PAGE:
Yesterday Tracy and I went geocaching. Miller came along as a distraction.
If you don’t know geocaching, welcome to the wacky world of getting excited about finding tiny containers in the woods. Or you might find one on a city street, in which case you need to be super stealthy so the Muggles (the uninitiated) don’t see what you’re doing. A rule of the game is to protect the caches for others through careful searching, so geocachers the world over are trying to avoid detection as they use GPS coordinates, narrative descriptions and clues to find things hidden everywhere you can’t imagine.
There is probably a geocache not far from where you are. According to the official geocaching site, there are over 2 million hidden in the world in over 180 countries. When I introduced my friend Jenn, after her first find, she breathed, “It’s like there’s a whole world people don’t know about!” That’s the fun.
Geocaching has taken us to parts of the city we’ve never seen before. Every time we go somewhere new, we look for caches. Many are camouflaged in plain sight, which is why stealth comes into it. And a dog.
Dogs come in super handy when geocaching because you can use them as distraction when people walk by. One morning I went out with Miller to look for a cache that was on or near a piece of public art. I had to get down on my hands and knees to feel around for it, as it was a very small magnetic cache. It was a busy part of town, and I didn’t want to seem obvious, so I directed Miller to a down/stay and then felt around a bit. No success. I moved to another spot of the art piece and had him target my hand, then repeat his down, feeling around. Success! I’m sure no one was the wiser.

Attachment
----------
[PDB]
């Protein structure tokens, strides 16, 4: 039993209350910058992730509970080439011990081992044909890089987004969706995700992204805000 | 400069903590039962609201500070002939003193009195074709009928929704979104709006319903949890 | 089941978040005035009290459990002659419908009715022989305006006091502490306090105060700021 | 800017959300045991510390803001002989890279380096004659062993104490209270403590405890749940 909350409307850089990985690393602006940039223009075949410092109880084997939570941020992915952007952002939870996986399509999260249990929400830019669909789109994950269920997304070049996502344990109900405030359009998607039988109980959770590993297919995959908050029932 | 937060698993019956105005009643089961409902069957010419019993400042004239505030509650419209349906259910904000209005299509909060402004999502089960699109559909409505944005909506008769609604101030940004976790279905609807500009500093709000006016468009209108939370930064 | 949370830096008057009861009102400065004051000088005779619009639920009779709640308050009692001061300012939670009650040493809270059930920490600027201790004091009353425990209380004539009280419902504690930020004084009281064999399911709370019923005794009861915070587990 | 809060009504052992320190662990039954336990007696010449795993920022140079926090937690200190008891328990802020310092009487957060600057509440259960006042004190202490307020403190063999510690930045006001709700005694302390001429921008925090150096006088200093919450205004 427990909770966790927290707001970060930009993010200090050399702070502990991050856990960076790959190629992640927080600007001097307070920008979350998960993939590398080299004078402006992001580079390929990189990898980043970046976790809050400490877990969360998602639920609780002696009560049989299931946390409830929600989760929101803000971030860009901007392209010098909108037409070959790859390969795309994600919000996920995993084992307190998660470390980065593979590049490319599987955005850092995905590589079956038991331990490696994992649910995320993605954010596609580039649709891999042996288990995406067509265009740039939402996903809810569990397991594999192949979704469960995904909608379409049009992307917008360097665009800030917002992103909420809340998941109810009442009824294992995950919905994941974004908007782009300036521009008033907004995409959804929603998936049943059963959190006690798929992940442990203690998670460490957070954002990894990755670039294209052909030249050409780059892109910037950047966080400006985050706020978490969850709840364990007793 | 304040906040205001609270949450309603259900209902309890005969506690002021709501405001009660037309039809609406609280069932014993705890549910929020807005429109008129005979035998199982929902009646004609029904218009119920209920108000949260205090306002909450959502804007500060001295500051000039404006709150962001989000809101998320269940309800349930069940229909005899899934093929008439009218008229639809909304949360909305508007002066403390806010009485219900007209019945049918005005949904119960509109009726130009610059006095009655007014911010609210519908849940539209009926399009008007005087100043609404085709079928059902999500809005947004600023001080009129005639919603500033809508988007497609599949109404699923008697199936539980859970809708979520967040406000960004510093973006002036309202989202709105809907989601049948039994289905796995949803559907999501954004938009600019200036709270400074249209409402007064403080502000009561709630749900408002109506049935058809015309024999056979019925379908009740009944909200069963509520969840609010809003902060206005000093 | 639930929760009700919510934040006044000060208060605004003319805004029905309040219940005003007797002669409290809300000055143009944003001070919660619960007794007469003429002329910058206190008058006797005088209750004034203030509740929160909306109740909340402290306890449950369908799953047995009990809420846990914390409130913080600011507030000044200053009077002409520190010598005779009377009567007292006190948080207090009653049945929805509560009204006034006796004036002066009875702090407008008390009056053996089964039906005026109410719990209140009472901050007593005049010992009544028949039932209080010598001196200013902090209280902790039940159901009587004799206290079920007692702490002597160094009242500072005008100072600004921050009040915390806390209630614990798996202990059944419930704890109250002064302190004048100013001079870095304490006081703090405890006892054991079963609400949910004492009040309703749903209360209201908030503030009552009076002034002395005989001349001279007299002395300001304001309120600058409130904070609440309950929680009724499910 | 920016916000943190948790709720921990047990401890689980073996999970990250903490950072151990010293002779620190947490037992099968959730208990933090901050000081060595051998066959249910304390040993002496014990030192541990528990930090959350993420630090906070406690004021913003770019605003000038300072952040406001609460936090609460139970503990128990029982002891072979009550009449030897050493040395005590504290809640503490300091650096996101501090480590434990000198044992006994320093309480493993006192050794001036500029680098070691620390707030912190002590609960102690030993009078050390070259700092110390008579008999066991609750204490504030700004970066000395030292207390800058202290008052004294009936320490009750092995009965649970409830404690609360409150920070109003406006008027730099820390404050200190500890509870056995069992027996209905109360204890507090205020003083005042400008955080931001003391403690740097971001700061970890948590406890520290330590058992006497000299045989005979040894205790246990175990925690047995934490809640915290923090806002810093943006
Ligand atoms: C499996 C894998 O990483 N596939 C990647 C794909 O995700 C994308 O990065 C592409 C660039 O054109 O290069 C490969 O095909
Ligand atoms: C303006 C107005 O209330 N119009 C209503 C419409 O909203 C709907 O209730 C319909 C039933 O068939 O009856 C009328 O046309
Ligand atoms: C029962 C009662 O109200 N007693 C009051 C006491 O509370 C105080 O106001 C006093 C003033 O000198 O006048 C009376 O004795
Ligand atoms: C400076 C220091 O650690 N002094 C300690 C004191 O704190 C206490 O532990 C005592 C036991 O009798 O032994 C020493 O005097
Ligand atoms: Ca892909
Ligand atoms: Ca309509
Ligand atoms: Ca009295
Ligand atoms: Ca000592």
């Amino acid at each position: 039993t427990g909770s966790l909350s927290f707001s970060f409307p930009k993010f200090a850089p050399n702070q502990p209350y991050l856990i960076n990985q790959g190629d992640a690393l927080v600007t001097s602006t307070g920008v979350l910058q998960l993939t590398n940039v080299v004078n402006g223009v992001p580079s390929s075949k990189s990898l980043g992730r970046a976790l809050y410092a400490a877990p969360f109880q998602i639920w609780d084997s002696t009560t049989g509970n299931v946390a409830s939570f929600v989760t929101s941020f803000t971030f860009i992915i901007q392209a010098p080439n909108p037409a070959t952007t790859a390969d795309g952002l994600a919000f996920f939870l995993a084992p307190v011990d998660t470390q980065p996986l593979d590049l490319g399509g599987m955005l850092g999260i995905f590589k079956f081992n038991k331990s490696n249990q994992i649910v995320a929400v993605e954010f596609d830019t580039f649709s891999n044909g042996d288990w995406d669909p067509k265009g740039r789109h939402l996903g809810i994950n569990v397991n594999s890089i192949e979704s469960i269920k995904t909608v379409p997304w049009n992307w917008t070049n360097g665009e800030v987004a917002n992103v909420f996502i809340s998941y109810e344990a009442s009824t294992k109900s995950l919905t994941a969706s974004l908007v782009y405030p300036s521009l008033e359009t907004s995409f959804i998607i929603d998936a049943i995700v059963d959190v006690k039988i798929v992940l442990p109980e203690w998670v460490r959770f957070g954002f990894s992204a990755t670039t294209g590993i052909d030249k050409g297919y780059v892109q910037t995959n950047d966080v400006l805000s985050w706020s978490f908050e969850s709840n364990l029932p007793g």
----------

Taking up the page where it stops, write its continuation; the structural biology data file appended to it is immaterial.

Out in the woods, once we reach the approximate spot on a trail where a cache is hidden, we look around before we start our search. If there are people nearby, we’ll do a little work with Miller on the spot. “Find it” works well (throwing a treat for him to scent out). Miller exercises his nose and we bide our time until the path is clear. It works like a charm.
We let Miller smell each cache we find. We get a kick out of the little treasures sometimes hidden inside and figure he might scent something interesting too. The rule is if you take something, you leave something. When our kids were younger and went with us, we had a bag of little prizes for that very opportunity, but now they’re sleep-in-until-noon teens, we don’t tote the bag along.
Geocaching has introduced us to people we never would have met otherwise. The speedy race of first-to-find can be funny. Last summer we were two of eight geocachers hurrying to be the first at a cache none of us could find. We teamed up and scouted the area in sections, sharing the coveted first to find title.
Geocaching with your dog is a great way to get out and about. You search, your dog sniffs, the outdoors is great. As many geocachers on Instagram say, #GoPlayOutside.
*Note: I’m not a certified dog trainer, just passionate about the best outcomes for dogs. If your dog needs support beyond your own skill level, please choose a certified trainer.
Image: Snail cache by Andy Rogers, Flickr (Creative Commons)